I was damn lucky to have known him. Lawrence wasn’t even a blood relative. He fathered no children of his own, yet he embraced me as his son, and never was I given the impression that he would have done otherwise. My real father slipped away shortly before I was born; vanished to California and failed to return. He’s still there, as far as anyone knows or cares. For a short time, I knew him. He shared nothing with me, left no lingering positive impression, proving once again that anyone can be a father, but it takes an extraordinary man to be a dad.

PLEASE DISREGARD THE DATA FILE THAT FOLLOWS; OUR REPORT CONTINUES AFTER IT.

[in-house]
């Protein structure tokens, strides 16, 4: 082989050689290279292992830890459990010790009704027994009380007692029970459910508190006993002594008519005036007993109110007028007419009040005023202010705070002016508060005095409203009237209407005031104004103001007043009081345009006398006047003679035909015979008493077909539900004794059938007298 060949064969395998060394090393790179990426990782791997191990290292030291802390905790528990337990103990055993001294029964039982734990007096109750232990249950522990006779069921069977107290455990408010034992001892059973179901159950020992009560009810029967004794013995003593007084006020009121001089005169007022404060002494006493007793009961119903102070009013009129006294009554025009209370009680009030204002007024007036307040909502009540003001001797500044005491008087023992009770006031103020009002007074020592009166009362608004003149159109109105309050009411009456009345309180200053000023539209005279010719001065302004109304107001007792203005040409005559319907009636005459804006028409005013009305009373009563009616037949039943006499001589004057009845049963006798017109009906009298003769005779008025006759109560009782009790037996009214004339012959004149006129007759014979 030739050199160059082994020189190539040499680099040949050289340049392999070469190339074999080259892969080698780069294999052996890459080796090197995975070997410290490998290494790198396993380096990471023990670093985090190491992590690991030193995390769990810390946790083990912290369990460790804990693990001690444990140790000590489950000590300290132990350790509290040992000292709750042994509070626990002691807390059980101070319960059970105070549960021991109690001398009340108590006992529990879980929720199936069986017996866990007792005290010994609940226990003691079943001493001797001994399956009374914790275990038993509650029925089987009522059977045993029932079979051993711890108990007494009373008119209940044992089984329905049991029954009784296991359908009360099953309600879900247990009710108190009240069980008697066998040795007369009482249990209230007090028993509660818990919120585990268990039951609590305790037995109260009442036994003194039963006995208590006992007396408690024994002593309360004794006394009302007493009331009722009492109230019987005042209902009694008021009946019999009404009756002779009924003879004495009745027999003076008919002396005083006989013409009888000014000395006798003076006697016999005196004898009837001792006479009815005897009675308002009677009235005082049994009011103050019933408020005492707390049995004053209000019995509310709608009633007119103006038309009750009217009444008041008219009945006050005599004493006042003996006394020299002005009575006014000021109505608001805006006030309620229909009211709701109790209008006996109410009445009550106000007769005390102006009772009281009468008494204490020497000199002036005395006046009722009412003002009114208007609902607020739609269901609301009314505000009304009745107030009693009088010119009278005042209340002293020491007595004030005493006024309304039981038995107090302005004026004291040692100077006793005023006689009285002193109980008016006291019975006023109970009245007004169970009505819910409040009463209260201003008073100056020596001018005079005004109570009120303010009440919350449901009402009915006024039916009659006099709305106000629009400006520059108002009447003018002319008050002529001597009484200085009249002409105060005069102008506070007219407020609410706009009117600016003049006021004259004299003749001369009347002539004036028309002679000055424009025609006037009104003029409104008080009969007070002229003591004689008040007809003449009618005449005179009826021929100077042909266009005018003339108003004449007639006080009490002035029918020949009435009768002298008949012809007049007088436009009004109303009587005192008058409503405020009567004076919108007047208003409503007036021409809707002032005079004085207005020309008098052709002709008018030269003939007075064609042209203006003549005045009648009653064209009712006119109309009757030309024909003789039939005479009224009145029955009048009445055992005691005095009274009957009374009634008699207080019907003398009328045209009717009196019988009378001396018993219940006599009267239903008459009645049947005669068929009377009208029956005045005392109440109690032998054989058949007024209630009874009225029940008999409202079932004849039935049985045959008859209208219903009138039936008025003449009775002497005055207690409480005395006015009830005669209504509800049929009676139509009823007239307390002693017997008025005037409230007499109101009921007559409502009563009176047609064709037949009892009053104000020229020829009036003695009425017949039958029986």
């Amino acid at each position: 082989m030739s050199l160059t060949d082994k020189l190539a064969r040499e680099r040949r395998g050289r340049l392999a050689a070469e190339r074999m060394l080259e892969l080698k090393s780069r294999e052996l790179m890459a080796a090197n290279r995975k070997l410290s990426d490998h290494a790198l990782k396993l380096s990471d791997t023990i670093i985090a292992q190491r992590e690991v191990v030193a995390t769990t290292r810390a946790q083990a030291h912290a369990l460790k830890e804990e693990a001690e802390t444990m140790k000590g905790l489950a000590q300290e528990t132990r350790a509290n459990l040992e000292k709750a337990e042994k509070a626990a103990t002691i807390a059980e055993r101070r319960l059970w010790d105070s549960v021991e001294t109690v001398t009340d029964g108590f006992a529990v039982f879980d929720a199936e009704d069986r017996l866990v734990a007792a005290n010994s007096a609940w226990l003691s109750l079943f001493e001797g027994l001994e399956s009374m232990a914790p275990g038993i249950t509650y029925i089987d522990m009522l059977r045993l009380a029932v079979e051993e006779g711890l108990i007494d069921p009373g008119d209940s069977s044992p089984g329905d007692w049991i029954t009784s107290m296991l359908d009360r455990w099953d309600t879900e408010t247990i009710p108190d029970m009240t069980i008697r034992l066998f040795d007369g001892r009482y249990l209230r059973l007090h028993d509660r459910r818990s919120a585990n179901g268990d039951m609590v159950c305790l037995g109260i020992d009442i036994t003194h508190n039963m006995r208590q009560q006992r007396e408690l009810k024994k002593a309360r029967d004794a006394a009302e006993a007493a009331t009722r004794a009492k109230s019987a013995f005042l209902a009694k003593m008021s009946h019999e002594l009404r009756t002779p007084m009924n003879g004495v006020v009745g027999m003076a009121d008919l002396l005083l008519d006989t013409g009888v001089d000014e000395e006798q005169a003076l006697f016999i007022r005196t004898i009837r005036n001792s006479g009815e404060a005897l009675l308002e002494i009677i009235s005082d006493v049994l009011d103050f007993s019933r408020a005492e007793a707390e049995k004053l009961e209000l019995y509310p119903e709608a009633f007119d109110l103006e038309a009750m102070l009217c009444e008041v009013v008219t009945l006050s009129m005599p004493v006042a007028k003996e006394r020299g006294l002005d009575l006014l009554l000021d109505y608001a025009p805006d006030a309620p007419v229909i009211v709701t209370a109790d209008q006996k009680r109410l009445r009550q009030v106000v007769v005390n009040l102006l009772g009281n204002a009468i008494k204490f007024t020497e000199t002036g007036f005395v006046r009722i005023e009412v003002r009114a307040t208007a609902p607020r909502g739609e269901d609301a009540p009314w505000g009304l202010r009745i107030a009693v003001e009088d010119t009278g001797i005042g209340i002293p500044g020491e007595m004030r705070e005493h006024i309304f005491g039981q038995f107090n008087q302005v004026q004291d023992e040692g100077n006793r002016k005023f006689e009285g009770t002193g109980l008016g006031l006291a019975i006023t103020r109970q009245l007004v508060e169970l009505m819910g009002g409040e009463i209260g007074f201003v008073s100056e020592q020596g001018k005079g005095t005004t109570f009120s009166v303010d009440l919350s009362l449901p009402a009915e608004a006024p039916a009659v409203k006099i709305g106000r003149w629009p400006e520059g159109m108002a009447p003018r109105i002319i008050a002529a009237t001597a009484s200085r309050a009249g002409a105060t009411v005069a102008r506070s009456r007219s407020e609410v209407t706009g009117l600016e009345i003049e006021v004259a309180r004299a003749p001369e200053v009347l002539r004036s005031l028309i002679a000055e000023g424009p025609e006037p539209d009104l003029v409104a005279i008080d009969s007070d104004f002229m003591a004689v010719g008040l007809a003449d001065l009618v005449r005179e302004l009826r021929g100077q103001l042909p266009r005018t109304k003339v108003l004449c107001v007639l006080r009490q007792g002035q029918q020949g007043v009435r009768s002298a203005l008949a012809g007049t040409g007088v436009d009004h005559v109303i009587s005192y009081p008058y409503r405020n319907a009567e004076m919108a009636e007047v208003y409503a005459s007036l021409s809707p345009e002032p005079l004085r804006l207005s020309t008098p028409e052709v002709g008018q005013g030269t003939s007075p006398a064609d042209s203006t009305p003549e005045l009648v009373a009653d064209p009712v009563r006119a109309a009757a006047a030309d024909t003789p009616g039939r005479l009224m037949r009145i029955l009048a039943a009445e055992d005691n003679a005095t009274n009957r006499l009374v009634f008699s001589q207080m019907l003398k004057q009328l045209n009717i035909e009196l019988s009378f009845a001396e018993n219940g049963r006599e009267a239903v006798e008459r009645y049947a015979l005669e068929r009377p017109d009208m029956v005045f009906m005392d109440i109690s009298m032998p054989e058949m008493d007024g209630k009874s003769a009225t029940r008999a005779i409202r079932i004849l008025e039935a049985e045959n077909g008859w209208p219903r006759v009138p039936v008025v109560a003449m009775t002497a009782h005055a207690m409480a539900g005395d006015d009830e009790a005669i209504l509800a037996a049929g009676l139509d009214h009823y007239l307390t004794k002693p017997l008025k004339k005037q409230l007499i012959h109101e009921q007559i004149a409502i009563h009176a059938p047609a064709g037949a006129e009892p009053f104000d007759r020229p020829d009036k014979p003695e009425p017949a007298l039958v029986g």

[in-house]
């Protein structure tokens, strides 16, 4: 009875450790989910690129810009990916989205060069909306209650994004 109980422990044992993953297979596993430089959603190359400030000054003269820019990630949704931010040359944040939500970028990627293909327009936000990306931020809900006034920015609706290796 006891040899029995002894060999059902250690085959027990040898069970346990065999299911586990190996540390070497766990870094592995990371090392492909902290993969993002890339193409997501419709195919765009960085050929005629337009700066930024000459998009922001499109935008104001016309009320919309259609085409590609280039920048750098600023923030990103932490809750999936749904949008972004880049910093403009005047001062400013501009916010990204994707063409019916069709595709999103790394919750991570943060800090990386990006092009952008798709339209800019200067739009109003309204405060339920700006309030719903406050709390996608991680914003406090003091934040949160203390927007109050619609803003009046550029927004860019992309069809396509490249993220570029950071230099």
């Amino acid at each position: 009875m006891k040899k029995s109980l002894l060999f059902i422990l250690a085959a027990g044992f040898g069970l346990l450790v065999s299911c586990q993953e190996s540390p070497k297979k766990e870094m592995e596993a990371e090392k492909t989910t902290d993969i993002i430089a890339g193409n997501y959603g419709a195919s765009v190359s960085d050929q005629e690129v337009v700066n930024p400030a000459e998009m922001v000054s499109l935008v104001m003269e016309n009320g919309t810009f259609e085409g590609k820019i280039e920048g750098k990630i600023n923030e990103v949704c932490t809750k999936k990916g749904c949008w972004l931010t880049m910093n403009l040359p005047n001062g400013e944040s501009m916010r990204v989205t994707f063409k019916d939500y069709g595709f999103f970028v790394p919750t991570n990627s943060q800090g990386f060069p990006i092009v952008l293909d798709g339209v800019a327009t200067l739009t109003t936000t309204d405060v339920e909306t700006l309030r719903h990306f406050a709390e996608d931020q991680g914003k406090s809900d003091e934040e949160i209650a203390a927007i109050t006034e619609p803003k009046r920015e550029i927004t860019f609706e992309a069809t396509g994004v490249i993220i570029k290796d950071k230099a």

Dan Lynch worked for over 20 years as an editorial cartoonist until a stroke sidelined him in 2001. He was heavily involved with the 765 in the 1970s and early 1980s. His son Kelly serves on the society’s board as Communications Manager and is part of the locomotive crew.
Lawrence “Red” Lynch at middle-center, his son Dan at lower right and Kelly at lower left.